|Title||Bucking the Sun|
|Finished||June 22, 2022|
|View/Purchase (Non affiliate)||Amazon|
In 1938 a Ford truck is hauled from the bottom of the Missouri River; two bodies – a man and a woman – are found inside the truck. Interestingly enough, they are Duffs but are not husband and wife. We aren’t told who they are; as we wind our way through the novel about the Hugh and Meg Duff’s extended family during the building of the Fort Peck Damn in eastern Montana we think about the interaction of the men and women in the family wondering who were in a tryst that night.
The Duffs are close knit, but definitely not warm. “Sometimes it’s a pretty close call .. whether enough of us are speaking to the rest of us to get the salt and pepper passed.” [Loc 894]. They are a clan; fractious within, but protective of one another when it comes to anyone outside the family. Hugh and Meg Duff are forced off their farm by the dam; within a few years it will be under water. Their three sons and their wives (and later Hugh’s brother Darius) live in the shanty town Wheeler all directly or indirectly supporting the dam construction. We see the building of the dam from Owen’s engineering; from under water with one brother and high up on the railroad trestle with another.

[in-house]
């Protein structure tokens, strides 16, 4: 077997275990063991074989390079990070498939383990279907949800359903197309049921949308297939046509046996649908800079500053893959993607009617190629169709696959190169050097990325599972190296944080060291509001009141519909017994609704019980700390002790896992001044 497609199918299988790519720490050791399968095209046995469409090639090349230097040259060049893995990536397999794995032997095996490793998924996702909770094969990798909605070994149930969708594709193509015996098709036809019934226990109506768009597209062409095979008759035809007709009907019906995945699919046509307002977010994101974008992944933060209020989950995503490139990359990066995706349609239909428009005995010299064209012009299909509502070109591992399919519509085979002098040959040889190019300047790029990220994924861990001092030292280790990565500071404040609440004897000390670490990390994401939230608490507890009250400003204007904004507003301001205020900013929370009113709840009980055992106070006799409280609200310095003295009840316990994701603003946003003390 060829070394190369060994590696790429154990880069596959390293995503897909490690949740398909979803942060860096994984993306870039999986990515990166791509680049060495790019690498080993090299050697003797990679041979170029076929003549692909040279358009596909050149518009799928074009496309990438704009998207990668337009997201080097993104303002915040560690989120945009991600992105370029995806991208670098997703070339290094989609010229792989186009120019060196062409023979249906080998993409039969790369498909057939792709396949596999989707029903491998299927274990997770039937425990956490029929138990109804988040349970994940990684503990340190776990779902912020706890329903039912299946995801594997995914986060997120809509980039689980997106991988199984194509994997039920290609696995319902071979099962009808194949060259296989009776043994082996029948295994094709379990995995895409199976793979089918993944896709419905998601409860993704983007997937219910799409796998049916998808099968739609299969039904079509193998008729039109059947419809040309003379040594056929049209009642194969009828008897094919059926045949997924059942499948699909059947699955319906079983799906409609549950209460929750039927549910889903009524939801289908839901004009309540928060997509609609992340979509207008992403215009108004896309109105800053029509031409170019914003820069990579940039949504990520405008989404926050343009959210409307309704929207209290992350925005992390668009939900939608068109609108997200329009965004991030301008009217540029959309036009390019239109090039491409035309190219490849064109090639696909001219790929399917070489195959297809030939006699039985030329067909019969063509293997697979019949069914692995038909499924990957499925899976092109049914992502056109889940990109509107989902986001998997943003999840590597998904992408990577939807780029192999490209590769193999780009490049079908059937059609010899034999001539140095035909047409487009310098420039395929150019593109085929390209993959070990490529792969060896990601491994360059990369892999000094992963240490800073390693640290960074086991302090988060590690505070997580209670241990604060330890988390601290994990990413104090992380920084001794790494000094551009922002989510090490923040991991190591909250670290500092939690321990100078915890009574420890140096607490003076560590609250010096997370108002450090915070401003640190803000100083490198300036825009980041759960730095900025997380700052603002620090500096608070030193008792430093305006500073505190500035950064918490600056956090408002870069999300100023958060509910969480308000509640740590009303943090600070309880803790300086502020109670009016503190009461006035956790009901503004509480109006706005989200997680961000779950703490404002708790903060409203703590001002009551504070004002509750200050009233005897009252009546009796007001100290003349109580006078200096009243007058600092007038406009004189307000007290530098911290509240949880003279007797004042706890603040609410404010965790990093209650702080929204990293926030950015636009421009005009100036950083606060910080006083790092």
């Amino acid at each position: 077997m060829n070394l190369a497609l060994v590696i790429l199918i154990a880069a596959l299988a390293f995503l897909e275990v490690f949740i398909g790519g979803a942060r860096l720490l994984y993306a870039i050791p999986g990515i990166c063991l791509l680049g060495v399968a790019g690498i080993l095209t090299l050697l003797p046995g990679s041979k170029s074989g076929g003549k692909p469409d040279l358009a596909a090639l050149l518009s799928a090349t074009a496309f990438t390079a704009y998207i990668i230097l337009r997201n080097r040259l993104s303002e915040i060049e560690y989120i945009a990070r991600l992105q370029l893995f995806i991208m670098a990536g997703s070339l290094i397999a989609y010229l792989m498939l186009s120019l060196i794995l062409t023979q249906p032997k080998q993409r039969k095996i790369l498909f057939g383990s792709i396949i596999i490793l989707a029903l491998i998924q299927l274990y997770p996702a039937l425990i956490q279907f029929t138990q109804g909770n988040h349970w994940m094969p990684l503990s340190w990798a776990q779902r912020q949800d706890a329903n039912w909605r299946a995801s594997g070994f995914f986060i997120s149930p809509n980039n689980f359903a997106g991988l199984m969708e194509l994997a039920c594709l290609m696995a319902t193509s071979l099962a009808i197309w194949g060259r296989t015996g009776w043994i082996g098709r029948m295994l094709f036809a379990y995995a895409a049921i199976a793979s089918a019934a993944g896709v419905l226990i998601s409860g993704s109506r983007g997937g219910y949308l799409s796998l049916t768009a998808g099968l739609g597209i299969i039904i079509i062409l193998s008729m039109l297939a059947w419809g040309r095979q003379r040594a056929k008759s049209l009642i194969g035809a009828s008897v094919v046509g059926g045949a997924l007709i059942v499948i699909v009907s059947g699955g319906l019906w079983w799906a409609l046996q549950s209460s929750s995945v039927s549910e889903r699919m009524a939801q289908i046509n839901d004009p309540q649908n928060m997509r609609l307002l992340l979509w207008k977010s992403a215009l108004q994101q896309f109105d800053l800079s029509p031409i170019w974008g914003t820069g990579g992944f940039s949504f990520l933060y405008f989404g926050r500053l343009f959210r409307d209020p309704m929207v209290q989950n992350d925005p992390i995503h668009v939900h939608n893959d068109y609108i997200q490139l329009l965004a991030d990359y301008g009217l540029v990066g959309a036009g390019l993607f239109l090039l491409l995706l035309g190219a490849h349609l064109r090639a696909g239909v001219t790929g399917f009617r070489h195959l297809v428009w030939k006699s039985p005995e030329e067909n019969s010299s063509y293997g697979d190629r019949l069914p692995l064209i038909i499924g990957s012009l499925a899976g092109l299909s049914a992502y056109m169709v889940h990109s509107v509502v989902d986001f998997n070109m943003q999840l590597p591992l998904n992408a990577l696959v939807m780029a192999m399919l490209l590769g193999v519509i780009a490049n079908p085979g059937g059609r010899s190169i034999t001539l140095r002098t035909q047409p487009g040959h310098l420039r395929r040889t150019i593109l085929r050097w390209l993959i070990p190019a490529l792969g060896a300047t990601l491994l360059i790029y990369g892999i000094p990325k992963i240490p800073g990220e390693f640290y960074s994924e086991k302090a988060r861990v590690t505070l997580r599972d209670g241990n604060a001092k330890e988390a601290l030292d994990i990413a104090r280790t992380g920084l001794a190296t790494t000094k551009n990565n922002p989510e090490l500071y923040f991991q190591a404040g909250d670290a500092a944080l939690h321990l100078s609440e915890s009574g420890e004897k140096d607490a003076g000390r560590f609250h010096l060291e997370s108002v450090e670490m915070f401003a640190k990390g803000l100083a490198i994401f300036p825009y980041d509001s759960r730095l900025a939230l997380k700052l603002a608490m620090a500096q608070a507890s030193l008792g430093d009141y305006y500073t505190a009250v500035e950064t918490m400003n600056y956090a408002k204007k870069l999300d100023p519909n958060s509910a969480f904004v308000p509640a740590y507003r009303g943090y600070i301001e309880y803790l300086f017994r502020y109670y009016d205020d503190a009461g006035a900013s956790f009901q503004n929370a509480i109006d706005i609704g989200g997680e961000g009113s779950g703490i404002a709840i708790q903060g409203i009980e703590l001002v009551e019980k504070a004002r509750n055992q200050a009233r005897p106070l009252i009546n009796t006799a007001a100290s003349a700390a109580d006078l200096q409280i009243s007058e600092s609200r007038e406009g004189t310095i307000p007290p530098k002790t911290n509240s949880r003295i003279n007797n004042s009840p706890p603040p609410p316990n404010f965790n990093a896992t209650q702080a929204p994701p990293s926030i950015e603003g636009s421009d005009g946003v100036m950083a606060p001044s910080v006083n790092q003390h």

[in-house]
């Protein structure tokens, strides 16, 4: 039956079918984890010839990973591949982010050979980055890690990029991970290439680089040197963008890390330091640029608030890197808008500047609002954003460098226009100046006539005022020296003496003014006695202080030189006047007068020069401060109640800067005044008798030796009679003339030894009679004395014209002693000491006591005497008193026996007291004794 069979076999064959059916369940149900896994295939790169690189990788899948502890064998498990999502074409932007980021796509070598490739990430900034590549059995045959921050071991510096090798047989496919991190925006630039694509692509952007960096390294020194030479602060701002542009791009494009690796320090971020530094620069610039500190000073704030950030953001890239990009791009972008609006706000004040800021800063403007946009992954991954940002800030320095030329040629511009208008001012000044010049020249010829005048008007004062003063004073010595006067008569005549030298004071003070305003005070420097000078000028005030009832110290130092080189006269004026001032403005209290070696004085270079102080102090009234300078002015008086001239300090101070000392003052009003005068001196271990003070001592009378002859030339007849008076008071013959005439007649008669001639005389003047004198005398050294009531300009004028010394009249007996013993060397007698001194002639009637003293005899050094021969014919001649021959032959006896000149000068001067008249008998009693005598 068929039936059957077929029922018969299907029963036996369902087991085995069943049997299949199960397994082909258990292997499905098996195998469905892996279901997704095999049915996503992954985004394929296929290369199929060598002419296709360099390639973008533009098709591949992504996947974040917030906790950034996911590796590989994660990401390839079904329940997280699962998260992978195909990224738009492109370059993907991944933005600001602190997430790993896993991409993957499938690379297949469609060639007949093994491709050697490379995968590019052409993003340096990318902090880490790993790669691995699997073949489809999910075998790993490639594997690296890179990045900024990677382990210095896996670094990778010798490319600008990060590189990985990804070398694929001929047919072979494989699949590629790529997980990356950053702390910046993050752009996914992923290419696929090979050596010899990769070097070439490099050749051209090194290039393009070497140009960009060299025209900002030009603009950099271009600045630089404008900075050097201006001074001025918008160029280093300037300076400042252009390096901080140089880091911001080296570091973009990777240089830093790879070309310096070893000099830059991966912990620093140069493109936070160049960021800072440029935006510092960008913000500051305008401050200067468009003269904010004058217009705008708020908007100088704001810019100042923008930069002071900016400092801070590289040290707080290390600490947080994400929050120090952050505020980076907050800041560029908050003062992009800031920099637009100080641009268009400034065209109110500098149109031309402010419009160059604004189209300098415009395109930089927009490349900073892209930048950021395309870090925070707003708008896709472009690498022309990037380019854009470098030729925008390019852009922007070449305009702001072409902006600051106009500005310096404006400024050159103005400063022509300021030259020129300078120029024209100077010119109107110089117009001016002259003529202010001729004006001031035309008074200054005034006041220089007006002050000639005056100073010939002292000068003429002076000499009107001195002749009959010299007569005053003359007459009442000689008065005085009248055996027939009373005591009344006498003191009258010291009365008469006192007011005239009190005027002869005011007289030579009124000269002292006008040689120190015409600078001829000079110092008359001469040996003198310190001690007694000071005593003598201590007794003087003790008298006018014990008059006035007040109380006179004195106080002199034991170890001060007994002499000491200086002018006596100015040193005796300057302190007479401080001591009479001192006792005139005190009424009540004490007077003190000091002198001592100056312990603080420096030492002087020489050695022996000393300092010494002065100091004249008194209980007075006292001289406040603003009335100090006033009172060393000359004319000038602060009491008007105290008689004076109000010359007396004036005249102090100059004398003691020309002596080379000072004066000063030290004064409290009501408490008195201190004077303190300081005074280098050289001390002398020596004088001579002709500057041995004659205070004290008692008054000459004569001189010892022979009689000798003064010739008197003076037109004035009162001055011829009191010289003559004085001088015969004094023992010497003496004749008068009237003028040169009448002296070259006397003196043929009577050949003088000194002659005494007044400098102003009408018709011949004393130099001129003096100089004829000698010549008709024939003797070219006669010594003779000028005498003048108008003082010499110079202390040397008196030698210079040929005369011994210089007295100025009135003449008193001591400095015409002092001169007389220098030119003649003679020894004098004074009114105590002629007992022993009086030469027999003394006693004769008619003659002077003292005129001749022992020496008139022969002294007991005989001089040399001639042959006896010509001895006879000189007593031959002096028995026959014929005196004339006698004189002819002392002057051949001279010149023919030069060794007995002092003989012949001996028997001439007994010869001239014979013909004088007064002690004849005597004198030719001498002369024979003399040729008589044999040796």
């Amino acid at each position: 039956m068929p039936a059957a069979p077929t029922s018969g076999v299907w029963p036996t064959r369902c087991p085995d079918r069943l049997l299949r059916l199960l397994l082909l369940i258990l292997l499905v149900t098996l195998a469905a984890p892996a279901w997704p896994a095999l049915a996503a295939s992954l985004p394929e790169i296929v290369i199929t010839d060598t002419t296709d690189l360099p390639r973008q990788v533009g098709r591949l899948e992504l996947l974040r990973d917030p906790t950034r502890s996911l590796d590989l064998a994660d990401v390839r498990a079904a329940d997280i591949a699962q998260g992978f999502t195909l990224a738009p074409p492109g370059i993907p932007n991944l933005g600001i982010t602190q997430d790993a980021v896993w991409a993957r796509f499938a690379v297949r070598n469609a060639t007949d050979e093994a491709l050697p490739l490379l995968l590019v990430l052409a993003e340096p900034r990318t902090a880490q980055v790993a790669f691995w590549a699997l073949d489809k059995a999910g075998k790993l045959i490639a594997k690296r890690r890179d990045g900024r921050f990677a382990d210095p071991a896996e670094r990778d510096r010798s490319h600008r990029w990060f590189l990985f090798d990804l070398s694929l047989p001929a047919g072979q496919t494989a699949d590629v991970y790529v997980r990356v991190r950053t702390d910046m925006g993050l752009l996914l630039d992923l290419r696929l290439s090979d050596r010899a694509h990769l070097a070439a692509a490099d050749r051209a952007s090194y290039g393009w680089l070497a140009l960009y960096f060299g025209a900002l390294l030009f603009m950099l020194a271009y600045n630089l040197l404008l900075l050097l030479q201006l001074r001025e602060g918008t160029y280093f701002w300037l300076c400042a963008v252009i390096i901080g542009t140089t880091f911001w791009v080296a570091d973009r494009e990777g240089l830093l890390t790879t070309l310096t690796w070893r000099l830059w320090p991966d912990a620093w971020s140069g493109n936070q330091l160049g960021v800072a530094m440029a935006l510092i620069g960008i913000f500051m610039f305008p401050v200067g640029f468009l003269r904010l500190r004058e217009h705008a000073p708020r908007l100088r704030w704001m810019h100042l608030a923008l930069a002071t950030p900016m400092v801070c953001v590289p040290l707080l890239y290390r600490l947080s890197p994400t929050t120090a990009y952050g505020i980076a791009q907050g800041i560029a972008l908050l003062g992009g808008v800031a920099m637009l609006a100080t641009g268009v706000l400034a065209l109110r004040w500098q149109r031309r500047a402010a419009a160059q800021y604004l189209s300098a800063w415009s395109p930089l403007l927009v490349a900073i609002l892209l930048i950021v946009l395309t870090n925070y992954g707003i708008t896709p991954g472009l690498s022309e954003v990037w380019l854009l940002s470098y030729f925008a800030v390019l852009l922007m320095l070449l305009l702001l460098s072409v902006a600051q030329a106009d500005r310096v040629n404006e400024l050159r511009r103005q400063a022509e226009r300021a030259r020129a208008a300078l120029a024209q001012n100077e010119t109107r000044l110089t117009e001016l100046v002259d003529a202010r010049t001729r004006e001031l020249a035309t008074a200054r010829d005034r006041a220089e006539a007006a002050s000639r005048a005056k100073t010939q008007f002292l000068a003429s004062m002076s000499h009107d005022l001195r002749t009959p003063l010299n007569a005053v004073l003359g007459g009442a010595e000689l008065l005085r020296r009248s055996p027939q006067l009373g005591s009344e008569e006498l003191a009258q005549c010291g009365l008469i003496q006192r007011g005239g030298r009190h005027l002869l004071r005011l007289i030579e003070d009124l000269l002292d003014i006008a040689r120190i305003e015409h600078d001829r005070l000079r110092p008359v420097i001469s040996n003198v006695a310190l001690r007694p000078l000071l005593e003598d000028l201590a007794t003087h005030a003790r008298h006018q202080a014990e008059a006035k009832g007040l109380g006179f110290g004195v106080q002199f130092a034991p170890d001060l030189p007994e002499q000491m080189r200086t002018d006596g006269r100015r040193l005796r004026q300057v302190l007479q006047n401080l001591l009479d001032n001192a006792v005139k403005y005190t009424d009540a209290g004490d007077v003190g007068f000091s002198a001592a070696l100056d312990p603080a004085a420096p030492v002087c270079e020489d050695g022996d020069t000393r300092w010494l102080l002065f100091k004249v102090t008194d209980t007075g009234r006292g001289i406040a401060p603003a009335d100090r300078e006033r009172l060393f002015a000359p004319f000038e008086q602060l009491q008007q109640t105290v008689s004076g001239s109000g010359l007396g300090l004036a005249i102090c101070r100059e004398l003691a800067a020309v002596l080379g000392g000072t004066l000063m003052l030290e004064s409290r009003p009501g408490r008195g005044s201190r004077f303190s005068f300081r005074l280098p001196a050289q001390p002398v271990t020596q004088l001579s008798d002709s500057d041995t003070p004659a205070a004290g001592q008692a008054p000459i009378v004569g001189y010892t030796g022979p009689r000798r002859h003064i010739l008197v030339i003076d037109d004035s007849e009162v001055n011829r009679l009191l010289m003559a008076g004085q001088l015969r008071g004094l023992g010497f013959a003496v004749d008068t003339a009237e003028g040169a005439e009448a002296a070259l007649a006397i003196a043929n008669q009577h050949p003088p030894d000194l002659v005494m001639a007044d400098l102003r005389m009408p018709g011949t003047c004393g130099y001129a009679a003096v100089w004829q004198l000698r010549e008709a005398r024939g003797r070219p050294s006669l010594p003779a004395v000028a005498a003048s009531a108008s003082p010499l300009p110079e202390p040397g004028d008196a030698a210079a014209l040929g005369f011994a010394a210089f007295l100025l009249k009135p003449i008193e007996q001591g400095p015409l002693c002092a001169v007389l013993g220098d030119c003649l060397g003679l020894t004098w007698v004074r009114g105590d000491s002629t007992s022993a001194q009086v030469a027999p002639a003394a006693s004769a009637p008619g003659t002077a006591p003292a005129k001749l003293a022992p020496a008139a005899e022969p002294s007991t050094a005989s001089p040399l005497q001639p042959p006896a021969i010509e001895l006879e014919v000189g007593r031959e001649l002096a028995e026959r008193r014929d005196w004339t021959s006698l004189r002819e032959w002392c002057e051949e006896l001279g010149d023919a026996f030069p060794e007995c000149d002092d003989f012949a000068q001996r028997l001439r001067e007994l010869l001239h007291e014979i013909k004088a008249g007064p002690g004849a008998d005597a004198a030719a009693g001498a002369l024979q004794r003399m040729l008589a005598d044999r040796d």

Through the setting of the huge Federal relief project we see slices of the Great Depression: people forced out of their old ways of life but many finding a living through the FDR’s various enormous projects. We also see how and why the Communists gain a small foothold through their efforts to improve the lot of common people. This isn’t propaganda; it’s a theme that ran through the Great Depression; as millions became destitute pressures for change came from many places.
This is similar to my favorite Ivan Doig book “Dancing at the Rascal Fair” in that we see the building of community in Montana through the lens of family conflicts. As we learn about sheepherding in Rascal Fair, we learn about building earthen dams in the “Bucking the Sun” where progress needs to be made as long as winter holds off.
“The next to last Monday in October, ordinarily a time of year when not much is underway in northern Montana except the weather sharpening its teeth…”Kindle Location 397
Doig’s novels are a collection of love letters to Montana. He is a master at melding plot, characters, and setting into beautiful stories. Books are tied together through characters who show across in multiple stories. The Duffs are relatives of Nina Duff in “Dancing at the Rascal Fair” and the bartender Tom Harry and his partner (?) Proxy feature in this novel and show up years later in “The Bartender’s Tale.”
If you haven’t read Ivan Doig, you can do worse than starting with “Dancing at the Rascal Fair”, follow up with this, and then move on as you see fit.